4. Phase 4: 1-3 weeks after the race. You can begin running, but the frequency should be less often than regular training, the pace should be slower, and you should still refrain from long runs. You can cross train in between runs, but nothing too strenuous. Gradually, you will return to your pre-marathon training schedule.
  5. Phase 5: 4 weeks after the race. Barring any lingering pain or signs of injury, you should be mostly recovered by this point. You can reintroduce some speed work and long runs. However, don’t try to introduce both elements in the same week.
  6. Phase 6: Mental recovery. This phase, often called “postmarathon blues,” may occur anywhere from a few days after the race and last for weeks or months afterwards. Your legs may be ready to run, but your mind is not. This is not cause for worry – this phase is temporary. One way to beat the blues is to refocus on a new target – choosing another race is a great way to become reenergized.

Phuket Scuba Diving Sites

Anemone Reef

The Anemone Reef is about 500 meters from the Shark Point Marine Sanctuary and is surprisingly rich in sea anemones that are prominent throughout this region of shallow reefs. The limestone pinnacle that rises nearly 25 meters from the seabed is easy for divers to explore. Anemone Reef has plenty of marine life such as barracuda, jacks and tuna, as well as other smaller fish and even harmless leopard sharks.

Koh Doc Mai

Koh Doc Mai is a massive limestone rock that has risen from the seabed. This small surface area is covered in jungle that covers the entire area and flows over the sheer cliff faces. This region has some of the finest wall diving opportunities in Thailand and includes underwater cliffs, soft corals and colorful marine life (ghost pipefish, seahorses, nudibranchs and white eyed moray). This site is great for divers of all skill levels with diving depths in the region of 5 to 25 meters. For the more experienced diver, there are a variety of caverns to explore on the eastern edge.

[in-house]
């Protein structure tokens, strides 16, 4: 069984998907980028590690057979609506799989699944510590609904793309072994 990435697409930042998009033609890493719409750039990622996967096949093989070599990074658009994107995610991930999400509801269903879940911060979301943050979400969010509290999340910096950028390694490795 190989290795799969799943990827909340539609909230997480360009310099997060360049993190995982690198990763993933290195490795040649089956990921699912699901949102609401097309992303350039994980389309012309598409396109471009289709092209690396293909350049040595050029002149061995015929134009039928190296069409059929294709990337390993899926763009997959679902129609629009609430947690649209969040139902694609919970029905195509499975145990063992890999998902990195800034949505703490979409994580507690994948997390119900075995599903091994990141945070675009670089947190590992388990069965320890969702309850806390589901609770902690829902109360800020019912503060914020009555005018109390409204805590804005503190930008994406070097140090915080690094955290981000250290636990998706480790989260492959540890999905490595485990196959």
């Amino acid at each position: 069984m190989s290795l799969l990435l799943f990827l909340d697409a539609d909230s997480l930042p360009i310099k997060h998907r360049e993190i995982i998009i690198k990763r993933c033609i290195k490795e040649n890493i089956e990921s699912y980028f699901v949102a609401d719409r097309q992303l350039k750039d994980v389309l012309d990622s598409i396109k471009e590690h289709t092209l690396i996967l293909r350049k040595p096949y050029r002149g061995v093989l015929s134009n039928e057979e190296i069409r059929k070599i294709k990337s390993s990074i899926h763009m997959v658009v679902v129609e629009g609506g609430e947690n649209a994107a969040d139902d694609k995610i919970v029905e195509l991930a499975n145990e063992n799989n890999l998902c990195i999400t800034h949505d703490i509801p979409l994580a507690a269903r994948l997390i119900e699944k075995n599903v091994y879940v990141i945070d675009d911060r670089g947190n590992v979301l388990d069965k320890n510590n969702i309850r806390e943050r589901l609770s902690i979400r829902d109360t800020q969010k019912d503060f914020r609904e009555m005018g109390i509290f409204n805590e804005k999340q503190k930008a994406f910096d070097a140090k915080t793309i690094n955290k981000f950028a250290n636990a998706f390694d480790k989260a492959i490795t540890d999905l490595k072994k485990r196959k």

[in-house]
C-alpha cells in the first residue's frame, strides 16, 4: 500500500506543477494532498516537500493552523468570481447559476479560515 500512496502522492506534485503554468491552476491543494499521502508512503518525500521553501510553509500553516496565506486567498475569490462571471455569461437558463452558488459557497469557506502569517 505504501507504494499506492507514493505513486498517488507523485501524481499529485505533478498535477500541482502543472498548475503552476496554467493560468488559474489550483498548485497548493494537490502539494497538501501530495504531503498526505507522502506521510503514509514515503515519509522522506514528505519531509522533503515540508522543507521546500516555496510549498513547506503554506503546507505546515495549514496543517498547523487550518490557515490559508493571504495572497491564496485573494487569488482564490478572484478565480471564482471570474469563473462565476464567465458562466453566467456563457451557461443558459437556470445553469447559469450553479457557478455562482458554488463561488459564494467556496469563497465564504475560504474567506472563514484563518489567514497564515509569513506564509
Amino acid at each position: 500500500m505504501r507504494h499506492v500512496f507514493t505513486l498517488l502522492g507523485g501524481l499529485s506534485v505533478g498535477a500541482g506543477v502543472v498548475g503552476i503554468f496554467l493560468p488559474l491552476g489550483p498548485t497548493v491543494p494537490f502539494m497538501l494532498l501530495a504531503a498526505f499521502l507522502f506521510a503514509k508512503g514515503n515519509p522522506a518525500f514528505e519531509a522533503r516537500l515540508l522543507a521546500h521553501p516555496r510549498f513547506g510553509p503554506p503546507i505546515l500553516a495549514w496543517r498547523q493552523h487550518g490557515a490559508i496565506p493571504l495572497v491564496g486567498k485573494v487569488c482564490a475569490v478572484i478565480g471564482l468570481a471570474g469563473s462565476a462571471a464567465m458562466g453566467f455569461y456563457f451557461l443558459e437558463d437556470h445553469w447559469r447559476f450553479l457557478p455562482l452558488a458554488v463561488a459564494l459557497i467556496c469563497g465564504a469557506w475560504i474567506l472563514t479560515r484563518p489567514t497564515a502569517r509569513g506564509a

King Cruiser Wreck

The King Cruiser became an artificial reef in May 1997 when the ferry struck the Anemone Reef which lead to a major tear in the bottom of the vessel. This dive site is about 1.5 miles from Shark Point and a practical destination for the supervised beginner and advanced diver. Over the years, the wreck has started to deteriorate, which is slowly making it a more difficult dive site to explore. Even though there are mild to strong currents in the region, there is still great visibility up to 20 meters. The King Cruiser is a rich site for plenty of marine life, including the porcupine fish, scorpion fish, lionfish, yellowtail barracuda and snapper.

Benefits of Rock Climbing

The first and foremost advantage that one receives from rock climbing is that your physical strength and stamina are boosted like never before. Rock climbing provides an excellent workout that targets all muscle groups and body parts. When you take up rock climbing as a regular sport you stand to gain in the following areas of physical strength and endurance-

  • overall body coordination
  • balance control
  • muscle strength
  • stamina and endurance levels
  • agility

Physical benefits are the primary advantages of taking up rock climbing as a sport. In order to be able to dedicate yourself to the sport you need to be physically strong. As you go along from one level to another you will gain more and more physical power and strength, especially when it comes to the upper body. To be able to make the most of the sport and take pleasure in all that it has to offer, you will have to take the utmost care of your body. Hence superlative physical strength is just one of the byproducts of the sport.

When you become involved in climbing you stand to gain on psychological counts as well. Rock climbing is a popular sport that is also thrilling and challenging in nature. As you compete with other rock climbers and as you push yourself to achieve newer heights you will find yourself putting on qualities like team spirit, confidence and self-assurance. The ability to be able to conquer difficult terrains and inspiring heights fills climbers with a sense of accomplishment that augments all other facets of life.

Being a community sport, this for of sport allows you a chance to interact with others and compete in a healthy and fun-filled atmosphere. It helps to build team spirit, mutual trust and cooperation and a sense of camaraderie amongst climbers.

Guide to Rehydration

Dehydration

A two per cent loss in body weight caused by dehydration can lead to a 20 per cent drop in performance for runners and even a one per cent drop can diminish the performance of some runners.

Many runners taking part in marathons do so with a level of hydration of between two to five per cent, though runners do need to be careful about hydrating too much as they run. If you’re drinking as much as 800ml of fluid per hour in order to maintain your dehydration level at lower than two per cent, then you could be drinking too much.